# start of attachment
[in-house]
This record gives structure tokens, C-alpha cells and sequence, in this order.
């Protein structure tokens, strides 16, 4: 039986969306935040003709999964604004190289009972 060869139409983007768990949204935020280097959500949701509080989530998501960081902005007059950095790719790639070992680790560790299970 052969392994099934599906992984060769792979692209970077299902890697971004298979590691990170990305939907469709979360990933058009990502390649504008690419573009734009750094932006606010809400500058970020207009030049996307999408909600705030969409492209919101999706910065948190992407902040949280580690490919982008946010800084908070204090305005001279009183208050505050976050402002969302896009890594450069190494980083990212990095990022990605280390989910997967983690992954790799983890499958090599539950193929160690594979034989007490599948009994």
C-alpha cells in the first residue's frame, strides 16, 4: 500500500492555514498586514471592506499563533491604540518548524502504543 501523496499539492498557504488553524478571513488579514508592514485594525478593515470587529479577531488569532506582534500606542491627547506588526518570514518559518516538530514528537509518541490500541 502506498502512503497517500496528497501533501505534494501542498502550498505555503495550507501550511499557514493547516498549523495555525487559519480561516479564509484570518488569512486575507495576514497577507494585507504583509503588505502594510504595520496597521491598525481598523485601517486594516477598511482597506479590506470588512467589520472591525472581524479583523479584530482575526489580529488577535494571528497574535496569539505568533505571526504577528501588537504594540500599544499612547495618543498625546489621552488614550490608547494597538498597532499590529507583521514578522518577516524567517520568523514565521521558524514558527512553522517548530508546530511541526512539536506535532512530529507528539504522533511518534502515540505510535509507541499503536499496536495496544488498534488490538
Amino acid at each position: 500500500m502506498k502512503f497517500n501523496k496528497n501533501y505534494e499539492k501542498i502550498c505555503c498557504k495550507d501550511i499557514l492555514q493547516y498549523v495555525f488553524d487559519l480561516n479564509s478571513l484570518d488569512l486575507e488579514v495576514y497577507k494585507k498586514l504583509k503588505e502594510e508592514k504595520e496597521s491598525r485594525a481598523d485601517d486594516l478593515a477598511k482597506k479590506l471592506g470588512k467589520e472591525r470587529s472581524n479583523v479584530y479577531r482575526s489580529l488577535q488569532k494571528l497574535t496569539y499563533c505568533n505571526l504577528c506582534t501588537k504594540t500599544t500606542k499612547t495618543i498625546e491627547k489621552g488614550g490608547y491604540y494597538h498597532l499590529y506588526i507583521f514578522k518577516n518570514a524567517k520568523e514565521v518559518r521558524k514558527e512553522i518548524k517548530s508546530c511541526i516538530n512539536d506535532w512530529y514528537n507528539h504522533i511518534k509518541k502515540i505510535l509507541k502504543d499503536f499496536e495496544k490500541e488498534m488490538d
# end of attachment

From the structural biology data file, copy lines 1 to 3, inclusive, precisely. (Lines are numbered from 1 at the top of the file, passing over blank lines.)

[in-house]
This record gives structure tokens, C-alpha cells and sequence, in this order.
């Protein structure tokens, strides 16, 4: 039986969306935040003709999964604004190289009972 060869139409983007768990949204935020280097959500949701509080989530998501960081902005007059950095790719790639070992680790560790299970 052969392994099934599906992984060769792979692209970077299902890697971004298979590691990170990305939907469709979360990933058009990502390649504008690419573009734009750094932006606010809400500058970020207009030049996307999408909600705030969409492209919101999706910065948190992407902040949280580690490919982008946010800084908070204090305005001279009183208050505050976050402002969302896009890594450069190494980083990212990095990022990605280390989910997967983690992954790799983890499958090599539950193929160690594979034989007490599948009994």